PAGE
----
The evening is perfect. Hundreds of family and friends gather before a beautiful chupah, wedding canopy, completely covered with white flowers. The sky is lit up by the twinkling of millions of stars all watching the union about to take place. The bride and groom are ebullient with energy for the hope and excitement that comes with new beginnings and feelings of love. The ceremony is about to begin and all eyes are on the rabbi. Tonight is extra special for the rabbi because his daughter is the bride under the chupah.
And in a loud clear voice he announces, “Give me a nugel!” (Yiddish for nail).
After a few seconds he announces again, “give me a nugel!” The wedding guests begin to whisper to one another. “Has the old rabbi become senile? What is he talking about? What does a nugel have to do with a wedding? Doesn’t he realize that his daughter is getting married? And all he can say is give me a nugel?!?”
The rabbi clears his throat and continues, “My beloved daughter is getting married. What an amazing and extremely joyful moment. I want it to last forever. Life is like a spinning wheel. Each moment, each memory is a point on the wheel. Sometimes we experience happy moments and sometimes life is so terribly sad. Yet the wheel continues to spin throughout our lives. This moment. Right now. I want to capture it. I want to stop that wheel right where it is before it continues to turn. So God, I ask of you. Give me a nugel!”
The rabbi in this story powerfully describes the transitory nature of our lives. What is beautiful about this story is the rabbi’s recognition that the moment he is in is one that he wants to hold onto forever. But he knows that, like every moment of our lives, this moment will soon pass and become a memory. But also inherent in this metaphor is that the wheel turns again with the faith that good moments are to come again in the future.
This story reminds us to take stock in our lives and be as present as we can in the moment. Because if we don’t imagine a nail stopping our lives now and again, we may never get off the roller coaster of life to catch a breath. For me, that is the basis for the Jewish calendar. Time is sanctified through ritual. By celebrating our holidays we give meaning to the events and passing moments of our lives. And without time, we cannot recall and actively remember memories. Sometimes we need to be reminded to point to a moment in our lives and stop the clock. Perhaps one of the gifts of memory is that we are able to return in a small way to past memories with the hope of experiencing a small part of what made that moment great.
Each year as the season comes full circle we remember where we were last year. For me, the services of the high holidays each year bring me back to years past: The music, the liturgy, the special ritual garments, and the sense of beginning again. The challenge each year is to consider not just where we have been, but where we are going. Time is not just a calculator of the past; it is also the hope for the future. We pray for God’s compassion to inscribe us in the book of life, to bring blessing to ourselves, our families, and our world. Each year on Rosh Hashanah we are inspired by what can be in the year ahead and hopefully we leave the services optimistic about our role in improving our lives and the lives of others in some way.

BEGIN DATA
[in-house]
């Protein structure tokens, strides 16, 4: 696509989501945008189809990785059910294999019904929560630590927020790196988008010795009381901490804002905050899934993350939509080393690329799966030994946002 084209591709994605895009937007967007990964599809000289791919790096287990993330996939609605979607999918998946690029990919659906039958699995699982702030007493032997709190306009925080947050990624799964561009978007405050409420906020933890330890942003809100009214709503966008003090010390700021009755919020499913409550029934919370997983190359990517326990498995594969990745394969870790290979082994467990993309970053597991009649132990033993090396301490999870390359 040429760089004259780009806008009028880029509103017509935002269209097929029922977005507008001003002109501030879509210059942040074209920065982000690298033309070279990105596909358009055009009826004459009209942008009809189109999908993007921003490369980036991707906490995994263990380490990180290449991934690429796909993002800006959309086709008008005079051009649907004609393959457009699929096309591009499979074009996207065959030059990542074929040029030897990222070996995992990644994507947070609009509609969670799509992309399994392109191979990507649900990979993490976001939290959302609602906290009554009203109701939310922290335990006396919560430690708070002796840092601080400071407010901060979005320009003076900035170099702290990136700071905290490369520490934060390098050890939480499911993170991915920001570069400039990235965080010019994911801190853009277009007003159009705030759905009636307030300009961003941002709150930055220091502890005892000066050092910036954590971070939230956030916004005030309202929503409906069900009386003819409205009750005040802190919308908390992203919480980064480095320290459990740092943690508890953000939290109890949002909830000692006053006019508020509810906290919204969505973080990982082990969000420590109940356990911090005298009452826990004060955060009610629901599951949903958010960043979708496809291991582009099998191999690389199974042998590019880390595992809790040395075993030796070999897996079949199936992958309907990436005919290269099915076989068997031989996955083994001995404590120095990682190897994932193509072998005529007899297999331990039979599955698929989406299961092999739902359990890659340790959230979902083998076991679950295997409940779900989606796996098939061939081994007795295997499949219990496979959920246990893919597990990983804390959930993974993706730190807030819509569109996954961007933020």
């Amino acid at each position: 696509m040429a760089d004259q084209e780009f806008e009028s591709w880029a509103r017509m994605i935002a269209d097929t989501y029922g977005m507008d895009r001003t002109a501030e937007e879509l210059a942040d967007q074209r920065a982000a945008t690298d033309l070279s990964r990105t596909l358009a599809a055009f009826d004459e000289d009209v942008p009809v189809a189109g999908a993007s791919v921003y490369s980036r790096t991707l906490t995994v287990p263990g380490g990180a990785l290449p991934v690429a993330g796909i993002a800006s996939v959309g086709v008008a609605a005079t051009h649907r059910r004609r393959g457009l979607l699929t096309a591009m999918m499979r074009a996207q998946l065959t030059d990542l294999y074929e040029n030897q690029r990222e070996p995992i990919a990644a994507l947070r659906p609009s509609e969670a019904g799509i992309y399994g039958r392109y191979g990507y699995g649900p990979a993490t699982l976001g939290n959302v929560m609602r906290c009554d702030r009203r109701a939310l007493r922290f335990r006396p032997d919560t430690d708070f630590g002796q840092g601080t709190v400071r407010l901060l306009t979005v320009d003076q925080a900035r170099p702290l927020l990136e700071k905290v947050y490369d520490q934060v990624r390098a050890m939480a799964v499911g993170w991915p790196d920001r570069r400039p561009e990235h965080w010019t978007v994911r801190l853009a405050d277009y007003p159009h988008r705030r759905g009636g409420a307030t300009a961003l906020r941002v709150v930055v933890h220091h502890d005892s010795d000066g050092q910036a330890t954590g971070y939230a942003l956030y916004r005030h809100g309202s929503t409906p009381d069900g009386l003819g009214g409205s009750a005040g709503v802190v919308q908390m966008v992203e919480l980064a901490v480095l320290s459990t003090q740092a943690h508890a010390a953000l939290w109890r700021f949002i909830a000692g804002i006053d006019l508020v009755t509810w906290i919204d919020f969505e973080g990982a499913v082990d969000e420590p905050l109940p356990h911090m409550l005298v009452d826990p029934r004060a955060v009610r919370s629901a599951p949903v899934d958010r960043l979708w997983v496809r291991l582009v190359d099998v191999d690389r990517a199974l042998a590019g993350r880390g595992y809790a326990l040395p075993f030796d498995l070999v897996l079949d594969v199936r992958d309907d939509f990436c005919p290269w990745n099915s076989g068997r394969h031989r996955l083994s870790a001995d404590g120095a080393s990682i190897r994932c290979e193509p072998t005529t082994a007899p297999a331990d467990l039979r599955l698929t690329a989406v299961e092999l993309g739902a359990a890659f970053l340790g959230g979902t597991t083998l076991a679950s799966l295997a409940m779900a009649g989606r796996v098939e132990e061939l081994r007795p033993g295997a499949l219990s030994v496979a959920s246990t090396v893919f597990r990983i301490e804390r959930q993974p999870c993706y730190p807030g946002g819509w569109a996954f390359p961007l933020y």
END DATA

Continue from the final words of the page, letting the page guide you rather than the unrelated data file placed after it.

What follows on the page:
During the Rosh Hashanah musaf service we repeat a paragraph a number of times which begins with the words, “Hayom harat olam” which means “today is the birthday of the world.” Alternatively it means, “today, the world is pregnant.” The Hasidic master, Meor Enayim, or R. Menahem Nahum of Chernobyl, (d. 1797) offers an interpretation of these words. He writes, “For it is in the stage of pregnancy that mercy was hidden (ha’olam, הָעֳלַם), like a fetus in pregnancy. But now it must be awakened by the shofar, that it should be revealed in actuality.” One of our goals in praying the liturgy of the High Holiday Services is to evoke God’s compassion. We cannot live exclusively in the state of wishing for God’s mercy and compassion in our lives but we must be part of causing it to arrive. We cannot only be subject to the turn of the wheel but must be active in shaping the moments of our lives with the knowledge that sometimes the turns of life are out of our hands.
Remembering the past is crucial for the Jewish people and for us all individually. We are at the same time creating new memories and redefining the communities in which we live. On Rosh Hashanah we acknowledge both as being part of life. As a Jewish people we have set the course for powerful memories which have led us to where we are today. Yet the stage is set for our next actions. The moment is pregnant and we must seize on it together. May we all hold onto past memories that give us meaning and joy, and may we recognize the potent energy of every moment and work to fulfill the possibility that awaits us.
Shanah tovah, tikateivu v’teichateimu
Rabbi Adam Baldachin